Electrabel’s further appeal had several grounds which included the allegation that the duration of its breach should not have been relevant to the General Court’s or Commission’s assessment. Further, Electrabel alleged that the General Court and Commission had applied the law retroactively in that it had erroneously applied the provisions of the EUMR, Regulation 139/2004, before it had come into force. Electrabel submitted that the EUMR’s predecessor, Regulation 4064/89, should have been applied instead.
Dismissing the appeal, the ECJ affirmed settled case law which establishes that it is not permitted to introduce new arguments in an appeal since this would inappropriately seize the appeal court of a wider ambit than had existed in lower tribunals.
The recent €20 million fines indicate that the Commission takes the notification obligation and the ‘stand-still’ obligation very seriously and will penalise parties who fail to comply, even if failure to do so is due to negligence. The Commission expects commercial entities to be aware of the notification obligations and will further expect the diligent performance of them.
 Case M.7184, 23.07.2014.
 Case C-84/13 P, judgment of 03.07.2014.
 Concentrations will fall within the EUMR if they have an EU dimension, i.e. if they meet certain turnover thresholds (per EUMR, Article 1(2)).
 EUMR, Article 14(2).
 Case M.6850, 09.08.2013.
 Case M.4994, 26.03.2014.
 Case T-332/09, 12.12.2012
 Case C-84/13 P, above.
Contributed by: Manuel Galicia Romero and Juan Pablo Cervantes, Galicia Abogados, S.C. (Mexico City)
- Considering the Constitutional amendments enacted late last year, resulting in the opening of the energy industry to private investment, especially oil and gas, among other laws, the Federal Executive published the Hydrocarbons Act (“HA”) earlier last month. The HA reaffirms the newly revised principle enshrined in the Mexican Constitution that all hydrocarbons underground belong to the State and its rights thereto may not be transferred or encumbered.
- The HA gives the Ministry of Energy the power to award assignments to Petróleos Mexicanos (including its subsidiaries) or any other productive state enterprises (“PSEs”) to perform the recognition and superficial exploration, and the exploration and production of hydrocarbons (“E&P”), with the prior favorable opinion of the National Hydrocarbons Commission (the “CNH”), on round zero and on an exceptional basis thereon, as well as to amend them.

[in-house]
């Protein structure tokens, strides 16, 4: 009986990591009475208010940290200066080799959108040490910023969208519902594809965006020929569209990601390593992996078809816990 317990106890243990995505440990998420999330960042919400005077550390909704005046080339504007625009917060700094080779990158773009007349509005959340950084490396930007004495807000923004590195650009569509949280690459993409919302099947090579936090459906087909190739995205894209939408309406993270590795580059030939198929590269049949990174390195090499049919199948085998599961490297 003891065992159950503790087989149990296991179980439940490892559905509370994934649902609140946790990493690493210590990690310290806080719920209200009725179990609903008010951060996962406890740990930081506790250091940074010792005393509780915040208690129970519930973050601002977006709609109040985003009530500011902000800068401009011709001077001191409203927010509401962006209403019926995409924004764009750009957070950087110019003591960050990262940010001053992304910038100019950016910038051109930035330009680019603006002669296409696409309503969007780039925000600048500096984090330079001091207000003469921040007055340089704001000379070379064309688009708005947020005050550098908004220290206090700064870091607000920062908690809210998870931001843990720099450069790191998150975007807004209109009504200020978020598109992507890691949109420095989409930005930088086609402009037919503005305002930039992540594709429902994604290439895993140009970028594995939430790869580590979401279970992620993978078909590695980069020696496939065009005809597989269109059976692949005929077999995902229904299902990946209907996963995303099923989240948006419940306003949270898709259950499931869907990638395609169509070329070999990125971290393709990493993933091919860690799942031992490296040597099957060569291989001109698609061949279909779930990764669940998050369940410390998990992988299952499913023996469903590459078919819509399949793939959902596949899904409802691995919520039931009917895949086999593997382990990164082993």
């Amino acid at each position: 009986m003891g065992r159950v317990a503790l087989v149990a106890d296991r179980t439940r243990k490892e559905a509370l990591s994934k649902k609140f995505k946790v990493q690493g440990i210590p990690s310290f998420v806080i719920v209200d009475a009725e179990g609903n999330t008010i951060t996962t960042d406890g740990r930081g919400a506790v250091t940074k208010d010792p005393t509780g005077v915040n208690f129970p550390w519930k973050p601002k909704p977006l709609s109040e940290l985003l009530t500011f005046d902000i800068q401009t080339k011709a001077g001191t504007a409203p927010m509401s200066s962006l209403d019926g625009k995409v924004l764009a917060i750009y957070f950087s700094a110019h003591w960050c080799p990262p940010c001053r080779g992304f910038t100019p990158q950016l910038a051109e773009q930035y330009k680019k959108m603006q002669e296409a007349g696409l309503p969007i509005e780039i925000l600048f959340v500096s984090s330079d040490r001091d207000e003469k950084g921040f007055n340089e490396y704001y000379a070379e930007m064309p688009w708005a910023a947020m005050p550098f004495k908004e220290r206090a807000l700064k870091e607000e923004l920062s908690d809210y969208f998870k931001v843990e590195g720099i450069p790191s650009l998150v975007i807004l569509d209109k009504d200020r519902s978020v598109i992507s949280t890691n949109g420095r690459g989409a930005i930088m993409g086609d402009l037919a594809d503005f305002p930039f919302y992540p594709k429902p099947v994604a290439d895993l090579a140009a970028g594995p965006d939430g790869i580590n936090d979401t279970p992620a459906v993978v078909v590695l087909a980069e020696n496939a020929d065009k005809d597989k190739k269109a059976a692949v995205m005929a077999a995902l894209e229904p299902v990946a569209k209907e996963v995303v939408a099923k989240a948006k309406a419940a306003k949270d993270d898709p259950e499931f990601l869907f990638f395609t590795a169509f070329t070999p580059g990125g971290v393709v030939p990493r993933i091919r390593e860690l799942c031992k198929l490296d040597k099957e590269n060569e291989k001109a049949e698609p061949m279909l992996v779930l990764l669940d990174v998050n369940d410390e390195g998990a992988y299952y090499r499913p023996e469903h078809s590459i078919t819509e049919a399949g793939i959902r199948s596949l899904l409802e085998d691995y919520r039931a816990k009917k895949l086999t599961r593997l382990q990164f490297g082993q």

- The Mexican State may enter into contracts for E&P activities through the CNH with (i) Pemex, (ii) other PSEs or (iii) companies organized under Mexican law, or with consortiums entered into by any of these companies. Such contracts shall be awarded after a public tender process. The aforementioned joint ventures shall be governed by general commercial law and shall not be deemed public-private partnerships.
- The Energy Reform gave way to a new Law of the Electrical Industry, which establishes an entirely new regulatory framework for the power industry in Mexico where the Mexican state reserves exclusivity over certain strategic areas and otherwise permits the participation of private investment in all other areas that make up the power industry in the country, including the generation and open-market marketing of electricity.
- Energy Reform: Secondary Legislation.
On August 11, 2014, several new laws and amendments to existing legislation were published in the Federal Official Gazette (“DOF”) in order to implement the constitutional amendments related to the energy industry that were published in the DOF on December 20, 2013.
In the notes linked below we analyze the new Hydrocarbons Act and the new Law of the Electrical Industry, as well as other relevant legislation that was enacted or amended as part of this reform.
- New Hydrocarbons Act (Ley de Hidrocarburos).
As a result of the opening of the energy industry to private investment, especially oil and gas in the amendments to Articles 25, 27 and 28 of the Mexican Constitution, published on December 20, 2013, the Federal Executive published the Hydrocarbons Act, which is effective as of August 12, 2014, and repeals the Regulatory Act for Article 27 of the Constitution for the Petroleum Industry (Ley Reglamentaria del Artículo 27 Constitucional en Materia de Petróleo). The most relevant aspects of this law include the ability of the private sector to enter into exploration and extraction contracts with the state (under new schemes, namely, licenses, and production or profit sharing agreements), and to pursue activities such as refining, transportation, distribution and storage of hydrocarbons, as well as the importation and retail of gasoline and diesel. For a brief summary of Hydrocarbons Act, click here.
- New Law of the Electrical Industry (Ley de la Industria Eléctrica).
The new Law of the Electrical Industry (Ley de la Industria Eléctrica) repeals the former Law on the Electricity Public Service (Ley del Servicio Público de Energía Eléctrica), in effect since 1975, and establishes an entirely new regulatory framework for the power industry in Mexico, where the Mexican State reserves exclusivity over certain strategic areas and otherwise permits the participation of private investment in all other areas that make up the power industry in the country, including the generation and open-market marketing of electricity. For a brief summary of the Law of the Electrical Industry, click here.